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Five Portraits
Modernity and the Imagination in Twentieth-Century German Writing
Michael Bernstein
Northwestern University Press, 2000
In Five Portraits, one of the most acute critical thinkers of our time presents essays on five of the most important writers of the past hundred years: Rainer Maria Rilke, Paul Celan, Robert Musil, Martin Heidegger, and Walter Benjamin. The result is a remarkable examination of a moment when these writers, caught between the dream of creating an abiding masterpiece and the reality of a brutal culture fascinated by apocalyptic catastrophe, deliberately put themselves and their work at the center of the storm. Written in elegant and jargon-free prose, Michael Andre Bernstein's essays create a vivid image of an epoch whose aspirations and torments continues to shape the world we inhabit today.

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Letters around a Garden
Rainer Maria Rilke
Seagull Books, 2024
An intimate glimpse into the life and letters of Rainer Maria Rilke, one of the most important poets of the twentieth century.
In July 1921, displaced European poet Rainer Maria Rilke sequestered himself in the chateau of Muzot, a thirteenth-century medieval tower perched in the vineyards above the town of Sierre in the Canton Valais, Switzerland. In this sun-flooded landscape of the Rhone Valley, he found beguiling echoes of Spain and his beloved Provence. Here, the Duino Elegies were famously completed and the Sonnets to Orpheus followed.
During this time, Rilke’s correspondence also bloomed, and Letters around a Garden collects some of those letters together into English for the first time. One intriguing exchange from 1924 to 1926 was with a young aristocratic Swiss woman Antoinette de Bonstetten, a passionate horticulturist who had been recommended as a potential advisor for the redesign and upkeep of the Muzot rose garden. In twenty-two precious letters originally written in French, Rilke relishes the prospect of their elusive meeting, keenly discusses the plans for his garden, and wittily laments the trials of his plants. Beyond the encomium for Paul Valéry and poignant memory of place are passages of exquisite writing, in which Rilke evokes with trademark sensitivity the delicate relationship between the changing seasons and the natural world of his adopted region. We also witness the loving relationship evolve between these sometime-fugitive correspondents and how questions of solitariness and companionship impinge on one who faces unaccustomed challenges as his health tragically declines.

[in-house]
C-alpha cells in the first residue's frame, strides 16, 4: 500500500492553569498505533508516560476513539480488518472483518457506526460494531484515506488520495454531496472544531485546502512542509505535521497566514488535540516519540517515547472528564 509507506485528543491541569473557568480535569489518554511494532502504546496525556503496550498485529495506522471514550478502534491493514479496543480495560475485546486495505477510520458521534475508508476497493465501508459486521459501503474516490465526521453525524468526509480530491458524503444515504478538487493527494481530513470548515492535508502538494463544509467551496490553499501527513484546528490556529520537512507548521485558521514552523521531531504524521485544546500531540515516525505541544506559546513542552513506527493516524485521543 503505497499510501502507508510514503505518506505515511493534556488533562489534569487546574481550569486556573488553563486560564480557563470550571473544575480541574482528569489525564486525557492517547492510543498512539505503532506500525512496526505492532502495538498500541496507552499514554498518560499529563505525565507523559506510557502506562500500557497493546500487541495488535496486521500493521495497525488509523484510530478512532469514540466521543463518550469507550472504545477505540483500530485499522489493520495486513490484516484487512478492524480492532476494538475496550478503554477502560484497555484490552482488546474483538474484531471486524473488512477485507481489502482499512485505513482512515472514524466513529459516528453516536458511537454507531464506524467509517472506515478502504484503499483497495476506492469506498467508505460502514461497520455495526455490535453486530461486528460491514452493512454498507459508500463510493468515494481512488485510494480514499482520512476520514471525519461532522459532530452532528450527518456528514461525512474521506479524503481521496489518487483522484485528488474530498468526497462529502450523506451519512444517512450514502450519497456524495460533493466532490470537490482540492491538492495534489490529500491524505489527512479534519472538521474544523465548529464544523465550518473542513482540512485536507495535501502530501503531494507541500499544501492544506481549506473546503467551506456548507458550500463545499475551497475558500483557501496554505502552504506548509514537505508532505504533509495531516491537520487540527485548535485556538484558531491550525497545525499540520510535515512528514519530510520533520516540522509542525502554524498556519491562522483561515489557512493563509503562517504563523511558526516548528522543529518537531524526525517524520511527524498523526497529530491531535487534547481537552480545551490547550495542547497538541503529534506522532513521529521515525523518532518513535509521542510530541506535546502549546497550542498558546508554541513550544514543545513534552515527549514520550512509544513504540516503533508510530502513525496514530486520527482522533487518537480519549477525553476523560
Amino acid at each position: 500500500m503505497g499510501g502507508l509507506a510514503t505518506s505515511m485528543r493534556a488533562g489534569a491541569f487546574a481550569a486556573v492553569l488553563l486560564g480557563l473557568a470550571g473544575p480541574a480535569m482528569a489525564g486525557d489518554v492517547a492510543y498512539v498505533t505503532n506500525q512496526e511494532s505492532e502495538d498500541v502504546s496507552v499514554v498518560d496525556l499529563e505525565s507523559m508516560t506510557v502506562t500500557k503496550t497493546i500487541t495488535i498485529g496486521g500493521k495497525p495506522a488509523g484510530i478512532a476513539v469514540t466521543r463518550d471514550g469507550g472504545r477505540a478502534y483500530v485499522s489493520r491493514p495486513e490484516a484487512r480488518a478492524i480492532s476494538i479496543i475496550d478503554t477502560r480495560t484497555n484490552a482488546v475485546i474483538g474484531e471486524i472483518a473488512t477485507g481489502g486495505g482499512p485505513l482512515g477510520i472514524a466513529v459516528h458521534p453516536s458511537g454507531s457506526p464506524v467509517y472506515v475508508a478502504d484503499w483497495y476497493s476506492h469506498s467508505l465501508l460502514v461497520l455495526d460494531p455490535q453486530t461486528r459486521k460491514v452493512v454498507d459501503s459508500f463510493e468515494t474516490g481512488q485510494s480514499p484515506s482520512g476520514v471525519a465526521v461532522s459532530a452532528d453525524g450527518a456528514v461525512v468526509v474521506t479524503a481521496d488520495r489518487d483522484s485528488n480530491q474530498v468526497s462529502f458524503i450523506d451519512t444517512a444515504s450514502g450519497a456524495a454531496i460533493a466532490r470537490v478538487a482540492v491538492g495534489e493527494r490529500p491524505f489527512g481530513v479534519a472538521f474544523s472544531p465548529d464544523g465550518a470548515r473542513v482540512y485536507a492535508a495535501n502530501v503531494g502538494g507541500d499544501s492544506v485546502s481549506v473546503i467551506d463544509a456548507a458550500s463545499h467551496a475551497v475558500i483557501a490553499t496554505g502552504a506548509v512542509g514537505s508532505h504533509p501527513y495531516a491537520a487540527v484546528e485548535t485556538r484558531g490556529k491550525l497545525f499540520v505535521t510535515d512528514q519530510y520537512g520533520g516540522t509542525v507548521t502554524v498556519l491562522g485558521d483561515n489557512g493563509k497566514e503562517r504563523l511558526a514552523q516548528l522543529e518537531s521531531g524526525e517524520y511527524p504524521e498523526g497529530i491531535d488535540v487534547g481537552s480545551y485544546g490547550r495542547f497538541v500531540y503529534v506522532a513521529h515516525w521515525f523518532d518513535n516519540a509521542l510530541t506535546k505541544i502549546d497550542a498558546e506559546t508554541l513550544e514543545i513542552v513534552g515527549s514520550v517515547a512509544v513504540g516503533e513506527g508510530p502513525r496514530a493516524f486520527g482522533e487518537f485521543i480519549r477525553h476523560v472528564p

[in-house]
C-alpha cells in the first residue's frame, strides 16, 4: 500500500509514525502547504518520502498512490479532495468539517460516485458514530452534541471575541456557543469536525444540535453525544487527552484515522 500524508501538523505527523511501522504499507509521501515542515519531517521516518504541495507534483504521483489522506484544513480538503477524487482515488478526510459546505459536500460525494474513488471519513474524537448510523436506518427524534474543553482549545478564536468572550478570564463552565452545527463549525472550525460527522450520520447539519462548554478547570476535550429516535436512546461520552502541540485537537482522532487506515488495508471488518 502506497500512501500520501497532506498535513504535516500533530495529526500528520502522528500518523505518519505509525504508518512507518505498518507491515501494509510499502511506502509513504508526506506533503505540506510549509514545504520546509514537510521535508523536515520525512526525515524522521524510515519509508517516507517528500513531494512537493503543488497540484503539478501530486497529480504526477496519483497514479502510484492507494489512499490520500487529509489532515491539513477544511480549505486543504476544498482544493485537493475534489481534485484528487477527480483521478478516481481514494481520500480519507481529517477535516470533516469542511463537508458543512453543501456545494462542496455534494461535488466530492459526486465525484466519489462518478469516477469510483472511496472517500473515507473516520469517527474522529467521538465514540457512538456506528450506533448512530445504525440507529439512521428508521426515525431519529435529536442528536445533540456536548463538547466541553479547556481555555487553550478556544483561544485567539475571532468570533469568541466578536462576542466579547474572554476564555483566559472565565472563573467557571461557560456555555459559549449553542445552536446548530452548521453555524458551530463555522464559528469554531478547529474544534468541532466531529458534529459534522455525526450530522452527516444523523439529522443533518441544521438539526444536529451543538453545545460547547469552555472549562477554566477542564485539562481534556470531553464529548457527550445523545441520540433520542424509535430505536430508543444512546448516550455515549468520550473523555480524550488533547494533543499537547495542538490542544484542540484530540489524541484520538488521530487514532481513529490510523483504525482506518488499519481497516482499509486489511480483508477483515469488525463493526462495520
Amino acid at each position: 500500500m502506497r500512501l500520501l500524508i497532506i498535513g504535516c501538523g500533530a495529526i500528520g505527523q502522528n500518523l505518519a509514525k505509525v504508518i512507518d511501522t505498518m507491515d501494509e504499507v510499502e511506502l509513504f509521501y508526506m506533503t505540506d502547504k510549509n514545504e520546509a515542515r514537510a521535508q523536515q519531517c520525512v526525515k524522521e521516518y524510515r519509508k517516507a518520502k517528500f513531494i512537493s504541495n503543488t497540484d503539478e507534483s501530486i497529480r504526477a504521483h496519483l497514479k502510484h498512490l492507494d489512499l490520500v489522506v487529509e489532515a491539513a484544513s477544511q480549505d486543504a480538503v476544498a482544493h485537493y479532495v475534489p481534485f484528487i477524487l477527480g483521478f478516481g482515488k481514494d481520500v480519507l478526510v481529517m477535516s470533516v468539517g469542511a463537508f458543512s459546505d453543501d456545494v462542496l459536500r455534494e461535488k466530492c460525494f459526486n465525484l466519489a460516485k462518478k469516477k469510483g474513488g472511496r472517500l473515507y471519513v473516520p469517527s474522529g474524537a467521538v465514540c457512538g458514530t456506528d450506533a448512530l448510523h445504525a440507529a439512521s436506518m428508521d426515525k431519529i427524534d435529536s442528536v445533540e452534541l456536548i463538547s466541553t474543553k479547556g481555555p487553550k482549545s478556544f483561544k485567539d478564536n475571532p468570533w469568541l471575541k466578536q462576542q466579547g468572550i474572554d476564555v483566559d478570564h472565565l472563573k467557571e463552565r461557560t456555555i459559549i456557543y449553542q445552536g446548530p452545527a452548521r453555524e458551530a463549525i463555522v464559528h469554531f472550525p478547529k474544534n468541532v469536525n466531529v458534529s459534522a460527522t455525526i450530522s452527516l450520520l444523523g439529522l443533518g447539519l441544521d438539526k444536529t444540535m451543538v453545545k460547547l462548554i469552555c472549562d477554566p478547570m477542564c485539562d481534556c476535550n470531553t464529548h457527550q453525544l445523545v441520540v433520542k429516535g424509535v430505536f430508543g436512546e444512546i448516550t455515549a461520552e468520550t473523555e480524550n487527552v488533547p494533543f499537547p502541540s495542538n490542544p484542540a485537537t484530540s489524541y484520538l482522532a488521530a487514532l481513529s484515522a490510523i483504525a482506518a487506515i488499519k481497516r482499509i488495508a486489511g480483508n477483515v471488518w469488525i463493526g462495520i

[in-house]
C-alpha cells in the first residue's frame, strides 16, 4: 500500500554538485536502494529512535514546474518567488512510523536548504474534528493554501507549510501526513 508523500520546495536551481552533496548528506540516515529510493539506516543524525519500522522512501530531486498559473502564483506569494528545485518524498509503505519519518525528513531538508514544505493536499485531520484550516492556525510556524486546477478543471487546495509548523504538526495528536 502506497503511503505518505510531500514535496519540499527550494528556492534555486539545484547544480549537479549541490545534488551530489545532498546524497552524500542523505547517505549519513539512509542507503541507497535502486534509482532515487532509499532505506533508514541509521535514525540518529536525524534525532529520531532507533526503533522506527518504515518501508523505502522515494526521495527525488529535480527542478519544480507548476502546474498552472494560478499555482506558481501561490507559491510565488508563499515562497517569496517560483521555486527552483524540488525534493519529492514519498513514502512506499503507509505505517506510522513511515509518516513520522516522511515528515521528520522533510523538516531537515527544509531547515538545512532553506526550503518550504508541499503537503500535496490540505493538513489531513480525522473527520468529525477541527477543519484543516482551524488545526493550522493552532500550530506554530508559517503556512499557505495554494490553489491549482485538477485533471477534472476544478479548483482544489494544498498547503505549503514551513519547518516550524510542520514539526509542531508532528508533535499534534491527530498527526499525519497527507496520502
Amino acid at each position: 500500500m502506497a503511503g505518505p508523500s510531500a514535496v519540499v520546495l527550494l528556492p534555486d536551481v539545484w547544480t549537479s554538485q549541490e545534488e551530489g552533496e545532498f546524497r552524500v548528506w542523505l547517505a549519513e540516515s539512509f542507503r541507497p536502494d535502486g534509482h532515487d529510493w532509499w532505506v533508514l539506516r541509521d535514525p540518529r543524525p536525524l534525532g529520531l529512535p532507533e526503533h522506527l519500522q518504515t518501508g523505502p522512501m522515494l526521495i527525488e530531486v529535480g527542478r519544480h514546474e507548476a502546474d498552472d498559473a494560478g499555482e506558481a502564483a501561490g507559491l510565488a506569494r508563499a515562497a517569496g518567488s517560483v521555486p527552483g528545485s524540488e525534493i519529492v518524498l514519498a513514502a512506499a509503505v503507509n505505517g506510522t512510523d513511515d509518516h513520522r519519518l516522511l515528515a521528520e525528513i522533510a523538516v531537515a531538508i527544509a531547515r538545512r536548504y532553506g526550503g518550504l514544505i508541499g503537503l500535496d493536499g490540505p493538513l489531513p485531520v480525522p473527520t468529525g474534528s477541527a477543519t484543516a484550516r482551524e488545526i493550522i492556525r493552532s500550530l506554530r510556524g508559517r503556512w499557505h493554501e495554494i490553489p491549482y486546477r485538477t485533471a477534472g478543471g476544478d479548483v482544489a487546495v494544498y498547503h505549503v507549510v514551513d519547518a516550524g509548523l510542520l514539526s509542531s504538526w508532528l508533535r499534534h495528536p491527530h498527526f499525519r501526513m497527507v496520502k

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Letters on God and Letters to a Young Woman
Rainer Maria Rilke, Translated from the German by Annemarie S. Kidder
Northwestern University Press, 2012

For Rainer Maria Rilke, letter writing was a discipline and art unto itself. Some seven thousand of his letters have survived, among them works of profound beauty and insight to rival his poems and fiction. For the first time, this volume makes available to an English-speaking audience two of the earliest collections of Rilke letters published after his death, each with a nuanced introduction and notes by Annemarie S. Kidder.